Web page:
Photo: FAO

Pain and Poverty: A Day in the Life of a Kabul Shepherdess

The 60-year-old hunched woman offered morning prayers sitting, before laying her head on a pillow to give some rest to her exhausted body. She knew that she had only two hours to rest until sunrise, but the pain in her knees was troubling her, causing her to untether between waking and sleep. And when the pain in her knees was somehow relieved, her thoughts raced through other pains. The pain of hunger, the pain of an addicted son, of a daughter deprived of education, of losing a husband, and of “humiliation” in the eyes of people around her. 

When she struggled to open her sleepless eyes, the morning was still dark. She closed her eyes to sleep a little more, but the pain in her knees returned and so did the misery of other pains in her life. Overwhelmed by these troubles, she deeply sighed, “Would my son ever quit an addiction? Would he return from Iran one day and take charge of the family now that his father is no more?” She was filled with these sweet wishes when the rumbling sounds of her sheep baaing were heard outside. As she fully opened her eyes, the sun had already risen.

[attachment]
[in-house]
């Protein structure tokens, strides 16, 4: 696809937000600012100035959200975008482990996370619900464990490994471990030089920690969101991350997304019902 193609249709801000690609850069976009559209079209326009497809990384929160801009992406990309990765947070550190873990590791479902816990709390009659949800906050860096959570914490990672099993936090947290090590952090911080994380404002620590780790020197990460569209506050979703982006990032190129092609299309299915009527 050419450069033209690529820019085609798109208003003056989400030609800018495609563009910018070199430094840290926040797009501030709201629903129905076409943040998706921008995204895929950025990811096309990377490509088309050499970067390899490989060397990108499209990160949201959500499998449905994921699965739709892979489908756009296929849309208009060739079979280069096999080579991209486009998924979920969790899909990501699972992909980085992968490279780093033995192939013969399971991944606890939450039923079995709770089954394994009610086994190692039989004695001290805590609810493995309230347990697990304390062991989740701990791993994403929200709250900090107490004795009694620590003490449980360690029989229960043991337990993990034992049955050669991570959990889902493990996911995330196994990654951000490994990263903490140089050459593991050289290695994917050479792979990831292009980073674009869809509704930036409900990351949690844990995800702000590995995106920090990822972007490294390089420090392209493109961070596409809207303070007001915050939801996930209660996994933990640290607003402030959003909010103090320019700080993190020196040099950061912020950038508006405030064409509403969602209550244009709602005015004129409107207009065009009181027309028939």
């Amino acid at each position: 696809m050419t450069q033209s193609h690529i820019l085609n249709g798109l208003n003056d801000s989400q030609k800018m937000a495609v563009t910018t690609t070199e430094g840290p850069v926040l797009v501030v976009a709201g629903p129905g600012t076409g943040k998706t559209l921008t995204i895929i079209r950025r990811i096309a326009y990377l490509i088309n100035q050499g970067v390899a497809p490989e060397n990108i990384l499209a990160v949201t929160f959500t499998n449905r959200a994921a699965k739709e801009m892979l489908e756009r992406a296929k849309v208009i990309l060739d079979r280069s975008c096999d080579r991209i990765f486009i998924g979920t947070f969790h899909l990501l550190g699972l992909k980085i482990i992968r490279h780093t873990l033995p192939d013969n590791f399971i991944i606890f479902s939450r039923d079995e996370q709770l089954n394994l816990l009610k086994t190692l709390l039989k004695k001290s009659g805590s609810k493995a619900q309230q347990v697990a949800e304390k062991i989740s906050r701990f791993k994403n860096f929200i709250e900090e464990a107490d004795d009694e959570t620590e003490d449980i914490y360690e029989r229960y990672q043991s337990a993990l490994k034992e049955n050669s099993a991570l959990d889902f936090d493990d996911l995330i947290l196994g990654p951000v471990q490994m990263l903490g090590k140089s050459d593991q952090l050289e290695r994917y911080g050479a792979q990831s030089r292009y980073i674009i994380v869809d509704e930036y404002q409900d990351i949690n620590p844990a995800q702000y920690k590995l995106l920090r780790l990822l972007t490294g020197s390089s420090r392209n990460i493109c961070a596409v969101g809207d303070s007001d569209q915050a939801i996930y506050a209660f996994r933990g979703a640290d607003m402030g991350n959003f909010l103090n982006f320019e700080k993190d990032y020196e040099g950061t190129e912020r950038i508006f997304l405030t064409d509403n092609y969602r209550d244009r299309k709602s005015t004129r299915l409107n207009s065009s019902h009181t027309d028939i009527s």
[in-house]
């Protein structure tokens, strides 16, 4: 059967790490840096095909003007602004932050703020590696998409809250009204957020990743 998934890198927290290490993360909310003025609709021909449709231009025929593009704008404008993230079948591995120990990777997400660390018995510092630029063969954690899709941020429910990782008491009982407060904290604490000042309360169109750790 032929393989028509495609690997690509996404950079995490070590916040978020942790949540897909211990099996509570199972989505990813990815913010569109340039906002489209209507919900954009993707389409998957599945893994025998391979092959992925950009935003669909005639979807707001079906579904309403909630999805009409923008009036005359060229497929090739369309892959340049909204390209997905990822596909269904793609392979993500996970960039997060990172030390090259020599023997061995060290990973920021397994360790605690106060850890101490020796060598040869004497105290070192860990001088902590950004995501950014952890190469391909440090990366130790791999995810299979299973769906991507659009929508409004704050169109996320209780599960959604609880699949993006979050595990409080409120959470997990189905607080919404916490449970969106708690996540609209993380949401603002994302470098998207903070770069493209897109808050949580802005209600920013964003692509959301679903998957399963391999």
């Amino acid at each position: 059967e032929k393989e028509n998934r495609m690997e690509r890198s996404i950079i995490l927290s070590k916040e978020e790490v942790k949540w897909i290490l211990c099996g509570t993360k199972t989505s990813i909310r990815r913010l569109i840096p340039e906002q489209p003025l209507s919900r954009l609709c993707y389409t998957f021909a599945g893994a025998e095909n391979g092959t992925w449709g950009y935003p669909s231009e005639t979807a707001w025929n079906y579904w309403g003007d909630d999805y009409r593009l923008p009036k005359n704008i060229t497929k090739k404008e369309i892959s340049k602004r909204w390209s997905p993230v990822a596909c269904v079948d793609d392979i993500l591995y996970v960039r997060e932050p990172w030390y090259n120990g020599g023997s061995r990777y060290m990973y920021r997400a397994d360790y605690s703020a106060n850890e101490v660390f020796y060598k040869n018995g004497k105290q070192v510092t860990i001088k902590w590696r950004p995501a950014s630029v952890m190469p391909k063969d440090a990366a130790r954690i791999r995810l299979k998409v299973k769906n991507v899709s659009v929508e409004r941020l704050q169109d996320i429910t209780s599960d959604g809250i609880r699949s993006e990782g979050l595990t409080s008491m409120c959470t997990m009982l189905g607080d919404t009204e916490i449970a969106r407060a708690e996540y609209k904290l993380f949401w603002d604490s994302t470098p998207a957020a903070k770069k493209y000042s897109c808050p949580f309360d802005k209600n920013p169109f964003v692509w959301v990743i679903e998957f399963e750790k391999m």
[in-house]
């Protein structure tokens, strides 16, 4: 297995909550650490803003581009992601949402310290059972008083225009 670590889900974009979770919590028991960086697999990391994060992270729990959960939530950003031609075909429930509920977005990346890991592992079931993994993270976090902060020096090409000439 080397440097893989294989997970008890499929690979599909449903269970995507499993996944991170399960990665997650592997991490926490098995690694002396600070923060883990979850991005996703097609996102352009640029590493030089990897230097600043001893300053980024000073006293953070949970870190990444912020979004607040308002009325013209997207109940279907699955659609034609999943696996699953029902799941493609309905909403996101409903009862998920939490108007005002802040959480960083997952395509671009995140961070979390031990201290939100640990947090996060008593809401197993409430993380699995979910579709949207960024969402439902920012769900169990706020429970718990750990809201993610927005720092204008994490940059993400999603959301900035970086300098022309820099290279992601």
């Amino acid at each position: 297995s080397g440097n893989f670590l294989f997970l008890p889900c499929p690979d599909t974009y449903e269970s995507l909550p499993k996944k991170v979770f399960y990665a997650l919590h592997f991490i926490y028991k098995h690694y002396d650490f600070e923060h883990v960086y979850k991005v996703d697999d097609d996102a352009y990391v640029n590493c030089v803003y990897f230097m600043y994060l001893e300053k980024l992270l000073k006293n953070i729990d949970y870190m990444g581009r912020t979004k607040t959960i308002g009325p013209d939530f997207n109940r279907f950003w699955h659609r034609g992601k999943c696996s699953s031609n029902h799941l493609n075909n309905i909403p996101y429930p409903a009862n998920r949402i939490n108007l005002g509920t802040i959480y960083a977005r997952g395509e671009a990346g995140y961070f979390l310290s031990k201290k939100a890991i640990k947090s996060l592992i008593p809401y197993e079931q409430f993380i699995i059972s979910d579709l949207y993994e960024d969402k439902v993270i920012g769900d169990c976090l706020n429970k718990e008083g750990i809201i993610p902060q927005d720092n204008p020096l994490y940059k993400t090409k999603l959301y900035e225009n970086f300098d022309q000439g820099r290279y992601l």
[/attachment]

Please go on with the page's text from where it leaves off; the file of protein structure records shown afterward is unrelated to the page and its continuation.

She ate some leftover bread and drank a bitter cup of tea for breakfast. When the old woman was ready, she put on her frayed plastic shoes, took her walking stick from behind the door, and began to walk towards her wooden barn, slowly and sleeplessly. When she yanked open its door, a flock of sheep and goats ushered toward her baaing amid the familiar scent of dung filling the air. A new day had begun for the old shepherdess.

Soon, the woman, with a whack of a slender stick, found herself calculating distances by running after her cattle on the backstreets of Kabul. Her animals did the same looking for some fresh grass. With heavy breathing and fatigue, she and her flocks finally hiked towards Shahrak-e Omid Sabz, leaving behind the capital’s dusty and wretched streets. The flocks headed down grazing the upper field and allowing the woman to take some fresh breath. Once the woman found a wall to settle back, she started staring listlessly at people and vehicles who passed by her.